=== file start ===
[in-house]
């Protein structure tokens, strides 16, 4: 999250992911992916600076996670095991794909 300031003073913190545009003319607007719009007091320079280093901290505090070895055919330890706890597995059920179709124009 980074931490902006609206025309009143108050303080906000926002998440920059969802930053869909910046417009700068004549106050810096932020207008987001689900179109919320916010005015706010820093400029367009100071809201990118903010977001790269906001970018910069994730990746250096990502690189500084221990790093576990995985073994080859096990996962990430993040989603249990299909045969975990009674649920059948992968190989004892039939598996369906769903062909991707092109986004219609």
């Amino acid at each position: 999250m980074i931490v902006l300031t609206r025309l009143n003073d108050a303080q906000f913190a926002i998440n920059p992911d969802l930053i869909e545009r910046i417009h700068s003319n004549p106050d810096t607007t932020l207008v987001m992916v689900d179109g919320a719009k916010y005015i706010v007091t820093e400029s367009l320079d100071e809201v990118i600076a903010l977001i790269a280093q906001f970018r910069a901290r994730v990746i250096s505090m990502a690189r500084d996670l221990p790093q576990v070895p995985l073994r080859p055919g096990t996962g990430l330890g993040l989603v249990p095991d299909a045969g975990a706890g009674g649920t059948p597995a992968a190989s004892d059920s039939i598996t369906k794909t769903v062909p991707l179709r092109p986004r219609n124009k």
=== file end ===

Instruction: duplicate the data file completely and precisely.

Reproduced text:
[in-house]
């Protein structure tokens, strides 16, 4: 999250992911992916600076996670095991794909 300031003073913190545009003319607007719009007091320079280093901290505090070895055919330890706890597995059920179709124009 980074931490902006609206025309009143108050303080906000926002998440920059969802930053869909910046417009700068004549106050810096932020207008987001689900179109919320916010005015706010820093400029367009100071809201990118903010977001790269906001970018910069994730990746250096990502690189500084221990790093576990995985073994080859096990996962990430993040989603249990299909045969975990009674649920059948992968190989004892039939598996369906769903062909991707092109986004219609």
């Amino acid at each position: 999250m980074i931490v902006l300031t609206r025309l009143n003073d108050a303080q906000f913190a926002i998440n920059p992911d969802l930053i869909e545009r910046i417009h700068s003319n004549p106050d810096t607007t932020l207008v987001m992916v689900d179109g919320a719009k916010y005015i706010v007091t820093e400029s367009l320079d100071e809201v990118i600076a903010l977001i790269a280093q906001f970018r910069a901290r994730v990746i250096s505090m990502a690189r500084d996670l221990p790093q576990v070895p995985l073994r080859p055919g096990t996962g990430l330890g993040l989603v249990p095991d299909a045969g975990a706890g009674g649920t059948p597995a992968a190989s004892d059920s039939i598996t369906k794909t769903v062909p991707l179709r092109p986004r219609n124009k």